When I was a child in Naples, the trams had signs on them telling people not to spit and also to offer up seats to the “mutilati di guerra” (the war wounded). The first sign always puzzled me. Spitting was terribly bad-mannered, of course, but why was this instruction so much more necessary than any other? It took one of my many elderly relatives to tell me that spitting and coughing into the space where others were could spread disease. And diseases could kill. This was not just about good manners but health. It was obvious to those who had grown up before WW2, had lived through it and WW1, had known a world without antibiotics and vaccines, a world where childhood diseases, some of them quite debilitating and often lethal, were commonplace (my mother and her siblings caught every childhood disease going), a world where pneumonia killed the young, where TB was a lethal disease not a romantic backdrop to operas, where childbirth was still a risk, where formula milk was not available for those mothers too sick to nurse their infants, where cuts were bathed with iodine to prevent infection. (I still remember how it stung and the fierce determination with which it was applied, no matter how loud our childish cries.)
This was a world away from the post-war world I grew up in – where public health and vaccines and cures for all sorts of once lethal diseases were readily available, of antibiotics and astonishing medical developments of all sorts, a world which my generation and those after me have largely taken for granted.
It’s a long time since those signs were common-place or the ones reserving seats for the mutilated. War – such a common backdrop to every generation in the past – has, for those in the West at least, become a limited event, carried out in far-away places by professionals. The wrenching disruptive impact on individuals and societies of war and disease has faded into memory, into history, into books and dramas. We have forgotten that they have more often been normality for most societies and most generations. It has been our immense good fortune to live at a time and, for many of us, in a part of the world where peace and good health – and cures – are the norm and taken for granted. Even HIV is no longer the killer it once was. If that virus could be beaten, then surely this new one will too? We hope so. We should not assume it.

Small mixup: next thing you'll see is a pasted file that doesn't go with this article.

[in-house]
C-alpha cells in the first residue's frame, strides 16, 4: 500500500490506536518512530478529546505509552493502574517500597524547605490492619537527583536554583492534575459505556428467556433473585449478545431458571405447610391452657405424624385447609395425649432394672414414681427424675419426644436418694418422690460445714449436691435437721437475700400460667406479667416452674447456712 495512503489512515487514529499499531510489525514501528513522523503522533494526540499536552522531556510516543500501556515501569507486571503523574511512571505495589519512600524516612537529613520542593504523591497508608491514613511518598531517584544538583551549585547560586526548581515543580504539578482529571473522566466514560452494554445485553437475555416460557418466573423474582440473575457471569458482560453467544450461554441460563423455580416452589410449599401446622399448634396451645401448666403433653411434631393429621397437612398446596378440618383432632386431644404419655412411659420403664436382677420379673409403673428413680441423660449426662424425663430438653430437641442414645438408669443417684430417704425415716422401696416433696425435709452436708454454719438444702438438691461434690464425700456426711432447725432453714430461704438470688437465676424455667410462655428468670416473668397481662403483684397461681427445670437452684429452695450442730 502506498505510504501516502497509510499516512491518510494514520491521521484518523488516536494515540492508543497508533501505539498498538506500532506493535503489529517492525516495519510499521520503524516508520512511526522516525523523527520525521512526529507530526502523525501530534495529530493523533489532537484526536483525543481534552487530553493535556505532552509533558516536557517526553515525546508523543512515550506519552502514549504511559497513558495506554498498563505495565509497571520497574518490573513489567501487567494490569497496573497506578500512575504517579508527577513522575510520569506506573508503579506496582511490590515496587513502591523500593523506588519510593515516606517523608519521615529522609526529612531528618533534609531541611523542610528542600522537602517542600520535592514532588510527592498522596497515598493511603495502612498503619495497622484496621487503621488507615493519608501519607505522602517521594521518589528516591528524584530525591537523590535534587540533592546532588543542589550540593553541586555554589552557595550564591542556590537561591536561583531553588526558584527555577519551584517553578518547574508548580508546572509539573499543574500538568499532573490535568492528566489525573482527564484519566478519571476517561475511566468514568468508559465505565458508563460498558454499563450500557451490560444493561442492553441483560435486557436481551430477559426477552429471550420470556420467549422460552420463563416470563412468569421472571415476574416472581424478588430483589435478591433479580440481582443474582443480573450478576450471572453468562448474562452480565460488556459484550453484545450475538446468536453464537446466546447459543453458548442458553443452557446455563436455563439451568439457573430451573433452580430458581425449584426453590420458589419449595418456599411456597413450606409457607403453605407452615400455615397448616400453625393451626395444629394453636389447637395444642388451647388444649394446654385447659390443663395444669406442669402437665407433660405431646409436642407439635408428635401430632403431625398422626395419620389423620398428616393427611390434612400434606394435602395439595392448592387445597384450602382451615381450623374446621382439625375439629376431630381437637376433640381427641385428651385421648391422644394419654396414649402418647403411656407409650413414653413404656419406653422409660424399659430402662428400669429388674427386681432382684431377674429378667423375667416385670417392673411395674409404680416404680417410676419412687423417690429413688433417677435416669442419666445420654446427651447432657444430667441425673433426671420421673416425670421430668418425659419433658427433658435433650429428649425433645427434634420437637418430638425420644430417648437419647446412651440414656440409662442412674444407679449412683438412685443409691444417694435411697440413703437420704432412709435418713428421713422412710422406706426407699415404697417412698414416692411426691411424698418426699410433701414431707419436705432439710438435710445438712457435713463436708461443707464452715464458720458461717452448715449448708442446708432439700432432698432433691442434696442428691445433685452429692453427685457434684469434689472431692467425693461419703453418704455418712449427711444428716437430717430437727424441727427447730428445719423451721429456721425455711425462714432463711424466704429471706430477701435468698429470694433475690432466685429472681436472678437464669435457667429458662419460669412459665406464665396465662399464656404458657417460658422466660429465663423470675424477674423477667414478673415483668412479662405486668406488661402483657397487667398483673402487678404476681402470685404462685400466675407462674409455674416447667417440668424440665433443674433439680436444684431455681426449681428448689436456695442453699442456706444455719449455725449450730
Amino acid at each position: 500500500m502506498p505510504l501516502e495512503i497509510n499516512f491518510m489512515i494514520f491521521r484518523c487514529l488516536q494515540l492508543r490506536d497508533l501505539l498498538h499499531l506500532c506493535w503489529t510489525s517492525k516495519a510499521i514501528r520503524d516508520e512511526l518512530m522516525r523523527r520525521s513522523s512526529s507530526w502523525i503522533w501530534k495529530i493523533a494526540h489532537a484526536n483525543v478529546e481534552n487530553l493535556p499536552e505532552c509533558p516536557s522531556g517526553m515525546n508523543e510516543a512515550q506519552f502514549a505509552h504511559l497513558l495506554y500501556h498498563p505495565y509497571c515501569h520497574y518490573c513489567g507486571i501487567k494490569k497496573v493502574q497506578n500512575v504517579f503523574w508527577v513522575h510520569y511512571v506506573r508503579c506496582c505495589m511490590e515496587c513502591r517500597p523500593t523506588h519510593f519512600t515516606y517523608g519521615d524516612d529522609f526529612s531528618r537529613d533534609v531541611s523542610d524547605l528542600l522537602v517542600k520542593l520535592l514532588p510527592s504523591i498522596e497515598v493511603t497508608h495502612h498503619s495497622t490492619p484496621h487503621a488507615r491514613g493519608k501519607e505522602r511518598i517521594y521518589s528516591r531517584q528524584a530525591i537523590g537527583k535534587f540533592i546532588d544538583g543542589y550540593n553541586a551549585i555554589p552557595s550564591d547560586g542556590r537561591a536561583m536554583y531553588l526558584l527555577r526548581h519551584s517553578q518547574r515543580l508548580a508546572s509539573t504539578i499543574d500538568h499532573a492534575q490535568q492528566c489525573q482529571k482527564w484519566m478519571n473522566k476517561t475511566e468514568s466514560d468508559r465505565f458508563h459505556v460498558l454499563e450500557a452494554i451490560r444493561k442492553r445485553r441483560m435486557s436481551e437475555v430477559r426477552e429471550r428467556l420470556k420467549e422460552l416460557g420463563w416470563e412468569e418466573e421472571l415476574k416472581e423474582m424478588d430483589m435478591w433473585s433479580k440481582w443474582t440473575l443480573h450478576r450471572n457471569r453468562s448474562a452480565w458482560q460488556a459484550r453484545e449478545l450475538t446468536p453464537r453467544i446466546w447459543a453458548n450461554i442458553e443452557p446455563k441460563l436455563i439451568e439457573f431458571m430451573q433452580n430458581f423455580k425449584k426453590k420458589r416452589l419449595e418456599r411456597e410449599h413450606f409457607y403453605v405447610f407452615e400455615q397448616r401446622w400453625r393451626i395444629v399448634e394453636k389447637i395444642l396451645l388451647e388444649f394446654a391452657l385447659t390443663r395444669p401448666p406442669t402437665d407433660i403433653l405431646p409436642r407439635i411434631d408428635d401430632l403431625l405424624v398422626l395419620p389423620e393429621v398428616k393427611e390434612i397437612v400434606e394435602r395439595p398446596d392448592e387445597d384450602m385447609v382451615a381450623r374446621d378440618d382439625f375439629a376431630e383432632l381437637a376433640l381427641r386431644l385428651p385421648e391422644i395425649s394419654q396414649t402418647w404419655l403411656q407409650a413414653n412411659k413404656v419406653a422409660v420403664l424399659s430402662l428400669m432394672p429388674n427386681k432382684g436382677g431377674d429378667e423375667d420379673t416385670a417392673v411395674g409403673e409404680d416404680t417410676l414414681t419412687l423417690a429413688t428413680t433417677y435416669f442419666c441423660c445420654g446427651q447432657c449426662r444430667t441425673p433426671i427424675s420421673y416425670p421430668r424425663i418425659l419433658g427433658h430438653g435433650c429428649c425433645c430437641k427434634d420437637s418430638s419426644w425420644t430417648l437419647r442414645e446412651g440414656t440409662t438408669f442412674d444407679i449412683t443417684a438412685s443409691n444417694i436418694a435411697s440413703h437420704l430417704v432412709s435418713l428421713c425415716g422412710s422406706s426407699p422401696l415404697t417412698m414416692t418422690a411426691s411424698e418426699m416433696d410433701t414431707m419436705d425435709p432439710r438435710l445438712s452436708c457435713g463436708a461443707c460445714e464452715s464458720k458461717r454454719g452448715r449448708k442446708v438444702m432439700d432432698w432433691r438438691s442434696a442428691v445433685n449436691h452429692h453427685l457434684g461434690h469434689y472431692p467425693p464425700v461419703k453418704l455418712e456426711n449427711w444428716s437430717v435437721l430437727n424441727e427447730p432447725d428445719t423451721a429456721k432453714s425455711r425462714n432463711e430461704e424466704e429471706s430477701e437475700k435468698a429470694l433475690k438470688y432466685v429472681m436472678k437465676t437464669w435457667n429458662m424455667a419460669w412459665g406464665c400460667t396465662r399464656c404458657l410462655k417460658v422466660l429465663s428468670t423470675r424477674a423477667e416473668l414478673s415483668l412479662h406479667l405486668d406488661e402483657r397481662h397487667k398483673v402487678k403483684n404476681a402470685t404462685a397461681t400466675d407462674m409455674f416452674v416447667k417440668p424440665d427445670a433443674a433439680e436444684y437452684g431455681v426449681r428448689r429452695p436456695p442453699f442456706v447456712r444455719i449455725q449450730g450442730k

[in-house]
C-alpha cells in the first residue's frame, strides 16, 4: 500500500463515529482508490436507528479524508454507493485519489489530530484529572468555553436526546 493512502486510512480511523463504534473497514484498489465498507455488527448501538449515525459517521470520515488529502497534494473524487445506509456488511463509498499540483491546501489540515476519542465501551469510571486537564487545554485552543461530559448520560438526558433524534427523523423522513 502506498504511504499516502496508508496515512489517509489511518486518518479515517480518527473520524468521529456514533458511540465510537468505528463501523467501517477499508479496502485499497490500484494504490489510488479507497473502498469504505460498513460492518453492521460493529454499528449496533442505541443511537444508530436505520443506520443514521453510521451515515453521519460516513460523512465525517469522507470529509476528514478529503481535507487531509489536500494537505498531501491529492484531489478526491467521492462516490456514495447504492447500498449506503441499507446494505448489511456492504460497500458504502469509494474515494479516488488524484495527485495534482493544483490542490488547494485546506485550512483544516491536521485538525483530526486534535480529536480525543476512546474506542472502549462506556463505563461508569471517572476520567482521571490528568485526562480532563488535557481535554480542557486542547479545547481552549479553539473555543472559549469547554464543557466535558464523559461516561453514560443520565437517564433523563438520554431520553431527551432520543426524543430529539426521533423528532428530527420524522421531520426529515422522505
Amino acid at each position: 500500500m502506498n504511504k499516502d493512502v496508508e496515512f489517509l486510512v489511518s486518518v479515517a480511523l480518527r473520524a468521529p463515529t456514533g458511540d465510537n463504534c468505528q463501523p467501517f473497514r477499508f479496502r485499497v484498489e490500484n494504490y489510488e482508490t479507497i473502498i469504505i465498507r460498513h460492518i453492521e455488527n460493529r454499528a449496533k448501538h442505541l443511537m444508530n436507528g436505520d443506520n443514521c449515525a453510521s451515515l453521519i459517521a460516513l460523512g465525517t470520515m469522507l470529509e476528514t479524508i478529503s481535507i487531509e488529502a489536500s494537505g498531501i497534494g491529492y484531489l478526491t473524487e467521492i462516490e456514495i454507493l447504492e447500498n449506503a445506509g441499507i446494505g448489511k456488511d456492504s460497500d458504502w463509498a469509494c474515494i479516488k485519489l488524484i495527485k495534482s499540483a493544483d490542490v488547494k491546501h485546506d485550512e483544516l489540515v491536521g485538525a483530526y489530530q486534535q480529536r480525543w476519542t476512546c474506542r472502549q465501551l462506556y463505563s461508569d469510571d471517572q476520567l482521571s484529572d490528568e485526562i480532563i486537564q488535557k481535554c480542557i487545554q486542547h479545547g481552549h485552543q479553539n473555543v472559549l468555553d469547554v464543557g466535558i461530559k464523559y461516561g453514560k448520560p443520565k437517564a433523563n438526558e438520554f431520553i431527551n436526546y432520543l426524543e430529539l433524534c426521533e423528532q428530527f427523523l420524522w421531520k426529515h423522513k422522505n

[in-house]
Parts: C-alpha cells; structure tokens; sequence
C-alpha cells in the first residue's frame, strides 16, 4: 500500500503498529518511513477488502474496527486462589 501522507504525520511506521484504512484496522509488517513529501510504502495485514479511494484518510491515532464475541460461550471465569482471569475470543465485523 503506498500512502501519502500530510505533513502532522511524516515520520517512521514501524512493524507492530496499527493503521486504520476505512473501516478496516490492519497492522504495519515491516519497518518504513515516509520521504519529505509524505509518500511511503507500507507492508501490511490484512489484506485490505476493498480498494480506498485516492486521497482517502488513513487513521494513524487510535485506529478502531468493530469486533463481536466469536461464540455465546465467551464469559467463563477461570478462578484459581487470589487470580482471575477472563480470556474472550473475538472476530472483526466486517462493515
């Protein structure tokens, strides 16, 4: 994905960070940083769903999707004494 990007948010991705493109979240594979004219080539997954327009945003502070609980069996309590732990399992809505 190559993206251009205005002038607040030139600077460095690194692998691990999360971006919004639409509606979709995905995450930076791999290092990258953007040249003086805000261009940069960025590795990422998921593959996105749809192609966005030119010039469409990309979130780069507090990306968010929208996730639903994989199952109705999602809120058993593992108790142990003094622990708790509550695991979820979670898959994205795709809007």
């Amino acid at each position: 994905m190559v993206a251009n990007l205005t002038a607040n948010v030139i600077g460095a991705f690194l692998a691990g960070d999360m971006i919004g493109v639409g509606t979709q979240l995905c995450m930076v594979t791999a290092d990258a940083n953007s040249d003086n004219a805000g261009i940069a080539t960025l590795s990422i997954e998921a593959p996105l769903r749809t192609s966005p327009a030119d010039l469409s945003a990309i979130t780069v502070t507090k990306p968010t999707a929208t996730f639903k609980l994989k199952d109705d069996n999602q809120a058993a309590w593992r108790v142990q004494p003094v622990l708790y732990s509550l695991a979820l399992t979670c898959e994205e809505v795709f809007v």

It may not be – or not for a while. In the meantime we will have to learn to live with the realisation that hygiene and cleanliness and care and precautions are necessary, that vulnerability is part of the human condition, that there may not be a pill for every ill. We are – for now and maybe for some time – living in a world and in a way which seems foreign and difficult for us but which would be recognisable to our grand-parents and great-grand-parents. We are more vulnerable than we think. We depend on others. We hide ourselves away when ill to protect ourselves and others. It is not heroic to struggle on when sick. Death comes to the young too.
And even if a vaccine is found, other contagious diseases may develop and spread. Covid-19 is not the first such disease: there was SARS in 2002 and 2003, MERS in 2012. There have been warnings before, not taken as seriously as they should have been. (In 2007 scientists were warning that the presence of SARS-like viruses in bats, the trade in exotic wildlife and a culture of eating exotic mammals were creating a serious risk). This is not to criticise the steps taken now by countries in the face of an immediate problem but rather the previous complacency about the risks being taken and a failure to take action to mitigate or eliminate them.
All the focus now is on viruses and vaccines. With luck, hard work and scientific ingenuity we must hope we will get through this. And then we need to take very seriously indeed the issue of antibiotic resistance and the steps needed to deal with it, set out here. Rocket boosters should be put under those efforts.
If we think 12 weeks of self-isolation, no visits to our favourite venue and having to ration loo rolls a bit of a pain, imagine a world without antibiotics. Most modern medicine would become impossible or much harder or much much riskier. We would be returning to a pre-war world. The past – in this respect anyway – would indeed become our country